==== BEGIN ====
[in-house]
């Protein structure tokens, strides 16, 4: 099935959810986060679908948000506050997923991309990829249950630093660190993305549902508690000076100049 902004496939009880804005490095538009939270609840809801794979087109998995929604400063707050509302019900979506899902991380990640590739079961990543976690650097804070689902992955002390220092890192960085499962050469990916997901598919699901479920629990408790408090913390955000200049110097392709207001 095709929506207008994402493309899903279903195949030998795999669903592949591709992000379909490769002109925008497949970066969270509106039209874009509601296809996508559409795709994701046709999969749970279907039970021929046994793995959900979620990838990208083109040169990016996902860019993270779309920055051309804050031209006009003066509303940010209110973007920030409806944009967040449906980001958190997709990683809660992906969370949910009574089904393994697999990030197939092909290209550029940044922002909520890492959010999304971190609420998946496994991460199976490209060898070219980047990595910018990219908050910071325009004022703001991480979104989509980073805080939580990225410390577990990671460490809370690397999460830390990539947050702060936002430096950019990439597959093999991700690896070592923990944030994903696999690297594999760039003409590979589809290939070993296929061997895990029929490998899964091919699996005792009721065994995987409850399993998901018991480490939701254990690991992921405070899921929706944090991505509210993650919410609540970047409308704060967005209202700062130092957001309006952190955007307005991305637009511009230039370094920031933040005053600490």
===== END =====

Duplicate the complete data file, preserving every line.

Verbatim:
[in-house]
């Protein structure tokens, strides 16, 4: 099935959810986060679908948000506050997923991309990829249950630093660190993305549902508690000076100049 902004496939009880804005490095538009939270609840809801794979087109998995929604400063707050509302019900979506899902991380990640590739079961990543976690650097804070689902992955002390220092890192960085499962050469990916997901598919699901479920629990408790408090913390955000200049110097392709207001 095709929506207008994402493309899903279903195949030998795999669903592949591709992000379909490769002109925008497949970066969270509106039209874009509601296809996508559409795709994701046709999969749970279907039970021929046994793995959900979620990838990208083109040169990016996902860019993270779309920055051309804050031209006009003066509303940010209110973007920030409806944009967040449906980001958190997709990683809660992906969370949910009574089904393994697999990030197939092909290209550029940044922002909520890492959010999304971190609420998946496994991460199976490209060898070219980047990595910018990219908050910071325009004022703001991480979104989509980073805080939580990225410390577990990671460490809370690397999460830390990539947050702060936002430096950019990439597959093999991700690896070592923990944030994903696999690297594999760039003409590979589809290939070993296929061997895990029929490998899964091919699996005792009721065994995987409850399993998901018991480490939701254990690991992921405070899921929706944090991505509210993650919410609540970047409308704060967005209202700062130092957001309006952190955007307005991305637009511009230039370094920031933040005053600490």